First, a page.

Seed World

Kenya’s Crop Production Could Increase 50% Thanks to New Partnership

Aston University, Solargen Technologies (SGT) and the University of Nairobi have teamed up through a Knowledge Transfer Partnership (KTP) with the goal of developing a smart irrigation system with solar and wind energy that will offer year-round land watering to enhance crop production throughout Kenya.

SGT, a leading service provider in the Kenyan energy, water and irrigation solution sphere, partners with non-governmental organizations, government and individuals to offer services to rural and conflict-impacted communities within Eastern Africa.

While Kenya’s economy is agriculture-based, more than 80 per cent of the country’s land is dry. Unpredictable rainfall and frequent droughts make it impossible for farmers to depend on rain-fed agriculture, making an irrigation system necessary, according to a release. SGT’s irrigation system is solar powered, requiring batteries and manned operation to continue efficient operation. This results in elevated operating and maintenance costs and obstacles when there is cloudy weather.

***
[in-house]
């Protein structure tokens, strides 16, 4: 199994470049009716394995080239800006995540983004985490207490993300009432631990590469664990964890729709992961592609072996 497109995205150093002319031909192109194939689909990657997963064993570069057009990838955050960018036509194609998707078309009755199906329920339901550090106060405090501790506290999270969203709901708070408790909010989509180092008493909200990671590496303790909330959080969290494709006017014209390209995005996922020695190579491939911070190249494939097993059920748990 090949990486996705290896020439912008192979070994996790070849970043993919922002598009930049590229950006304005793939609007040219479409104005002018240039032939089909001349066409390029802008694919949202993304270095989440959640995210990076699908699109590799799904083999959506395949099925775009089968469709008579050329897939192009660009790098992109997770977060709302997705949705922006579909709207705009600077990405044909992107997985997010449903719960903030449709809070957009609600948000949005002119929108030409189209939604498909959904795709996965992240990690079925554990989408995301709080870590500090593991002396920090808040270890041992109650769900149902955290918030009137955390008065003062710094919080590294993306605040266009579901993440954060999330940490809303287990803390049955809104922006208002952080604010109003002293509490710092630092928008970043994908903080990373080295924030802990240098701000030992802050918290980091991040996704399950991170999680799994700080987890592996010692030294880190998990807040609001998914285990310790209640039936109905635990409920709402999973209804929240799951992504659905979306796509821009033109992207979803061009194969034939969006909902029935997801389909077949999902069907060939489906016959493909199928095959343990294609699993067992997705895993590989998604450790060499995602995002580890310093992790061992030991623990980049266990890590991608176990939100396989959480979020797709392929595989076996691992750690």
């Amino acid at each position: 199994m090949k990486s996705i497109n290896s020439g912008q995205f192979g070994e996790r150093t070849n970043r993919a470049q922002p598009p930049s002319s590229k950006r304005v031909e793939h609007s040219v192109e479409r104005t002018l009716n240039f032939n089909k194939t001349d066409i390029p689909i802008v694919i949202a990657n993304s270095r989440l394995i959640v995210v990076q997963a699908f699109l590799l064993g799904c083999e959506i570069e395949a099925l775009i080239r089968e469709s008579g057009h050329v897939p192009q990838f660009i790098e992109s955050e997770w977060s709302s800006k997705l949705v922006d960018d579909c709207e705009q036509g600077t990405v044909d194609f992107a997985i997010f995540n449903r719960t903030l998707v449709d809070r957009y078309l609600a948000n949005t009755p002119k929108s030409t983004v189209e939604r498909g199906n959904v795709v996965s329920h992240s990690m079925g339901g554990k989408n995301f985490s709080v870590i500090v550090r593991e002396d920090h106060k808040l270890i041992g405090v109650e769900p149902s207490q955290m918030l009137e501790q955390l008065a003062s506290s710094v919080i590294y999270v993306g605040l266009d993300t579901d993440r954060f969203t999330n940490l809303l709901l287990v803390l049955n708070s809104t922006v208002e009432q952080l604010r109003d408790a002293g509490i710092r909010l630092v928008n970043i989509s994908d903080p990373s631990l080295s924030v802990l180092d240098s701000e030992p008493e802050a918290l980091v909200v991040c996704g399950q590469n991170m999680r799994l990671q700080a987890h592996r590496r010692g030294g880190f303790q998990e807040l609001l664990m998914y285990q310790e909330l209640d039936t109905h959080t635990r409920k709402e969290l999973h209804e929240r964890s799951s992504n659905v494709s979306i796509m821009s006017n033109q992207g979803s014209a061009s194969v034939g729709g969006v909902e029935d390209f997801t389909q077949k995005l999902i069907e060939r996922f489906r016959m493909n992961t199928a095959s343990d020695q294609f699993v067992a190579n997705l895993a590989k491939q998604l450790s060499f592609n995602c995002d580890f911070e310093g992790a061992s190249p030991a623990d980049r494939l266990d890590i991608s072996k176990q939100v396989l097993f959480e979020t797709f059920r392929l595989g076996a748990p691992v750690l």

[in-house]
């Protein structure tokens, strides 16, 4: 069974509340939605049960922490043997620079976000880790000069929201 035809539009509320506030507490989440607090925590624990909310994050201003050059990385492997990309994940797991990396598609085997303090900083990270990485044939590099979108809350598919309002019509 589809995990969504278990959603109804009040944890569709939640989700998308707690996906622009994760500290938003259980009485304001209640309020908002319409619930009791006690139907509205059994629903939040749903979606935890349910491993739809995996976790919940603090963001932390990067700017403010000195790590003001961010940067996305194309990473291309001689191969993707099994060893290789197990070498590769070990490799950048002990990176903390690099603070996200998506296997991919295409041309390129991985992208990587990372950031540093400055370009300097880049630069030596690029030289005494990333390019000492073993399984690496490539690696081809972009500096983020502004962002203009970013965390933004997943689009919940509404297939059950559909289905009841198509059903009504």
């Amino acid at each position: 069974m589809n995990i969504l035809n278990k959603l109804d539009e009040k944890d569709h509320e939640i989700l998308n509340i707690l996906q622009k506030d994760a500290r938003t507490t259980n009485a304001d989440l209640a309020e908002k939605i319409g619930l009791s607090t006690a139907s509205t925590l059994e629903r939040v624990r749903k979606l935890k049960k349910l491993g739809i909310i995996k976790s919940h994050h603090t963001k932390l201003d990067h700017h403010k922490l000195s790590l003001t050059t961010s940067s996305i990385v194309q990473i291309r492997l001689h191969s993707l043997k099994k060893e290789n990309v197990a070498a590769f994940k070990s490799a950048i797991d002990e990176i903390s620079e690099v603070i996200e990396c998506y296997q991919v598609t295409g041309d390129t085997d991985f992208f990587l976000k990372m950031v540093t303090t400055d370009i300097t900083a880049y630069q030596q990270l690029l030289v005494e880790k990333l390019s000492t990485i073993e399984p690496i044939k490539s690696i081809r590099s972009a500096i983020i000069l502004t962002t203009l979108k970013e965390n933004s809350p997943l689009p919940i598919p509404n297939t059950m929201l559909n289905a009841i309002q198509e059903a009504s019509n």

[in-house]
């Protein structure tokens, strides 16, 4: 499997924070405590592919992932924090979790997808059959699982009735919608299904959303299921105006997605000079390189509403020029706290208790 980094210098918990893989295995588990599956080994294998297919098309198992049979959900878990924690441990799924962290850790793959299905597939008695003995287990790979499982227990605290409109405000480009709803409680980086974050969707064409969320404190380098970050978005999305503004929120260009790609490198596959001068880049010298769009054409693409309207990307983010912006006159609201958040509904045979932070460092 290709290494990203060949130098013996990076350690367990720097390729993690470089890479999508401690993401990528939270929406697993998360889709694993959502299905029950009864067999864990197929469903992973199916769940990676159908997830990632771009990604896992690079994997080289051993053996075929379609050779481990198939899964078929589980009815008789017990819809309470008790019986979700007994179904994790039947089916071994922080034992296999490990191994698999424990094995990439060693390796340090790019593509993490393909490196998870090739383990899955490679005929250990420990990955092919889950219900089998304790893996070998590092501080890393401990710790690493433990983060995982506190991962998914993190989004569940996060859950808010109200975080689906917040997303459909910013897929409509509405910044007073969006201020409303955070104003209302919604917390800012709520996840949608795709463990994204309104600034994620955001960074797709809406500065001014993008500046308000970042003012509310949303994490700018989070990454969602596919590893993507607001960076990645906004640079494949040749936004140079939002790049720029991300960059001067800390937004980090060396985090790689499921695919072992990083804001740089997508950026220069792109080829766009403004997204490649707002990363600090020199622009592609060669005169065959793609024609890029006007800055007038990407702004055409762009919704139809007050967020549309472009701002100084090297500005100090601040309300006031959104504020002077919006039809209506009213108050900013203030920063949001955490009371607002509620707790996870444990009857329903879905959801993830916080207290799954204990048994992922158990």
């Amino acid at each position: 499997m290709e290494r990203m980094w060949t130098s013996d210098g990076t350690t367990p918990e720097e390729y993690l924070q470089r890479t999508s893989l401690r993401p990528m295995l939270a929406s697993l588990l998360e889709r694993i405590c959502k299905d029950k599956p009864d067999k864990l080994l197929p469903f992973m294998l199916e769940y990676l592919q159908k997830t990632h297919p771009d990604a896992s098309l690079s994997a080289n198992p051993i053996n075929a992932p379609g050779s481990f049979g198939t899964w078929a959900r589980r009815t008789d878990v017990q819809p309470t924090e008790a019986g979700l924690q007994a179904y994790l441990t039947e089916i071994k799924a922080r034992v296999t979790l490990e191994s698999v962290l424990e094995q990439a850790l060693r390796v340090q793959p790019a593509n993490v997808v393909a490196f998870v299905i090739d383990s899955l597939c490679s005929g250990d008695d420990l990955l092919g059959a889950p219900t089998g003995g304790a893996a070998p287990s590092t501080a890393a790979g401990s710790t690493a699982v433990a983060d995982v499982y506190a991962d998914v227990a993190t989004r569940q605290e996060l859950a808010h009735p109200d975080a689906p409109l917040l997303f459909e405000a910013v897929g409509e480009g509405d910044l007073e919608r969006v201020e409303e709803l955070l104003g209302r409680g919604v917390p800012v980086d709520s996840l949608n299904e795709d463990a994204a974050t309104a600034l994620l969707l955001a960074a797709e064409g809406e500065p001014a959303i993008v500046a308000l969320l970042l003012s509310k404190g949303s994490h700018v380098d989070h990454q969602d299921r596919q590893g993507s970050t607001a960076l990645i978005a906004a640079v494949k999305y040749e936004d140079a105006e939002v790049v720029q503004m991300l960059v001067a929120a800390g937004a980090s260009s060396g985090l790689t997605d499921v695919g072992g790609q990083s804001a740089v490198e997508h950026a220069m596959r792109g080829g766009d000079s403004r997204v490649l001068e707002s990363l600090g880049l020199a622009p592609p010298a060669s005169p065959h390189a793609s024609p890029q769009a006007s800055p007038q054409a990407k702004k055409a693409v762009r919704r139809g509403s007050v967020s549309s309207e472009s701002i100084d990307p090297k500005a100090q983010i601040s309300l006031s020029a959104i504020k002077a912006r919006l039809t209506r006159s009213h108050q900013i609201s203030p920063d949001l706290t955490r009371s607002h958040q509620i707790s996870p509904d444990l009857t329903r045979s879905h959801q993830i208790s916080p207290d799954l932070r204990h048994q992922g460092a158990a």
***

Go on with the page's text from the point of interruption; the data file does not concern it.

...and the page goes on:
The KTP will power ‘smart sensors’ and ‘control systems’ with a hybrid source of solar and wind energy to automatically supply the correct measurement of water for each crop and maintain soil moisture levels for increased crop yields.

Muhammed Imran, senior lecturer in mechanical engineering and lauded renewable energy systems researcher, will lead the Aston University team. Tabbi Wilberforce Awotwe, mechanical engineering and design lecturer and sustainable energy systems and optimization approaches researcher, will support Imran.

“We are delighted to design the hybrid solar and wind energy system for this smart irrigation system, which will have a positive impact on primary crop production, increase the availability of safe and healthy foods and improve the welfare of farmers and their families in rural Kenya,” commented Imran.

University of Nairobi’s Ayub Gitau, agricultural engineer and associate professor and dean for the School of Engineering, and George Kamucha, senior lecturer and chairman of the Department of Electrical and Information Engineering, will join the collaboration.

“The project will bring together Aston University’s expertise in hybrid energy, the University of Nairobi’s expertise in irrigation systems and our expertise in system integration and solar energy to develop a market leading irrigation system with increased reliability and low operating and maintenance costs,” said Badr Shariff, managing director at Solargen Technologies.